On the 11th we forced one of the enemy’s ships ashore, near Fuengirola; the crew quitted her, set her on fire, and she blew up immediately we continued still pursuing them; and the 12th, not hearing any of their guns all night, nor seeing any of their scouts in the morning, our admiral had a feeling they might double back, and, by the help if their gallies, slip between us and the shore to the westward; so that a council of war was called, wherein it was resolved, That, in case we did not see the enemy before night, we should make the best of our way to Gibraltar; but standing in to the shore about noon, we discovered the enemy’s fleet and gallies to the westward, near Cape Malaga, going very large. We immediately made all the sail we could, and continued the chase all night.
On Sunday the 13th, in the morning, we were within three leagues of the enemy, who brought to, with their heads to the southward, the wind being easterly, formed their line and lay-to to receive us. Their line consisted of fifty-two ships, and twenty-four gallies; they were very strong in the centre, and weaker in the van and rear, to supply which, most of the gallies were divided into those quarters. In the centre was Monsieur De Toulouse, with the white squadron; and in the rear the blue; each admiral had his vice and rear admirals; our line consisted of fifty-three ships, the admiral, and rear-admirals Byng and Dilkes, being in the centre; Sir Cloudesley Shovel and Sir John Leake led the van, and the Dutch the rear. The admiral ordered the Swallow and Panther, with the Lark and Newport, and two fire-ships, to lie to the windward of us, that in case the enemy’s van should push through our line with their gallies and fire-ships, they might give them some diversion. We bore down upon the enemy in order of battle, a little after ten o’clock, when, being about half-gun shot from them, they set all their sails at once, and seemed to intend to stretch ahead and weather us, so that our admiral, after firing a chase-gun at the French admiral, to stay for him, of which he took no notice, put the signal out, and began the battle, which fell very heavy on the Royal Katharine, St. George, and the Shrewsbury. About two in the afternoon, the enemy’s van gave way to ours, and the battle ended with the day, when the enemy went away, by the help of their gallies, to the leeward.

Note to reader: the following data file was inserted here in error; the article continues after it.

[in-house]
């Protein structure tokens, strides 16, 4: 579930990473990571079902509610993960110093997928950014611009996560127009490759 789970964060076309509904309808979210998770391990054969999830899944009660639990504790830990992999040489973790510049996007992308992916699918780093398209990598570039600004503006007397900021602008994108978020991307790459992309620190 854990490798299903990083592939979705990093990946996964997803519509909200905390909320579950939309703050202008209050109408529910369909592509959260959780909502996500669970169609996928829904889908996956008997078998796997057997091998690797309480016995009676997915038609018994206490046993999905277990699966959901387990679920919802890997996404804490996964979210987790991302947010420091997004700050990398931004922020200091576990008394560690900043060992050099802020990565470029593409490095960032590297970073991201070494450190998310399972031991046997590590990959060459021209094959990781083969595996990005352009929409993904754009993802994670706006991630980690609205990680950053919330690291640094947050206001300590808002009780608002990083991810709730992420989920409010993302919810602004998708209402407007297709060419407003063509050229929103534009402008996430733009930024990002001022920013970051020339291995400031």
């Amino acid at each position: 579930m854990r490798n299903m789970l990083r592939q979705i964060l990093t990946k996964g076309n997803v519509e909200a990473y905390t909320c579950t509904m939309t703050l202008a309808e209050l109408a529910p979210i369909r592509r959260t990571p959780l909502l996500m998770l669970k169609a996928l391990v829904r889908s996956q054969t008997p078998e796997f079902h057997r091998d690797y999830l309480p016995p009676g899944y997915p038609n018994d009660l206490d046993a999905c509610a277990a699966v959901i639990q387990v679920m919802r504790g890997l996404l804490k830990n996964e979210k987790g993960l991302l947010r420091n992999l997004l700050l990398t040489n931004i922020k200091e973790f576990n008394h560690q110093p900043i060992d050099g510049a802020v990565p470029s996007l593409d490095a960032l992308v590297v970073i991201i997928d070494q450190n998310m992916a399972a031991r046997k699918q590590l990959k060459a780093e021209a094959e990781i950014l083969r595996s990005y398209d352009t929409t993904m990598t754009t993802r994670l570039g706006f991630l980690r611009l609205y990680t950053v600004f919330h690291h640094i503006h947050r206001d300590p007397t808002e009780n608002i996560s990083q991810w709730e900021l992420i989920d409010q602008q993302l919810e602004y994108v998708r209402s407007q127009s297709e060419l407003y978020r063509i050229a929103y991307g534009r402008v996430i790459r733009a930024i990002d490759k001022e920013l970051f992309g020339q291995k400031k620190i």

Old System, England retained the old “Julian” calendar which was 11 ahead of the “Gregorian” calendar in use throughout, mainly catholic countries until 1752 when the day following the 2nd Sept became the 14th.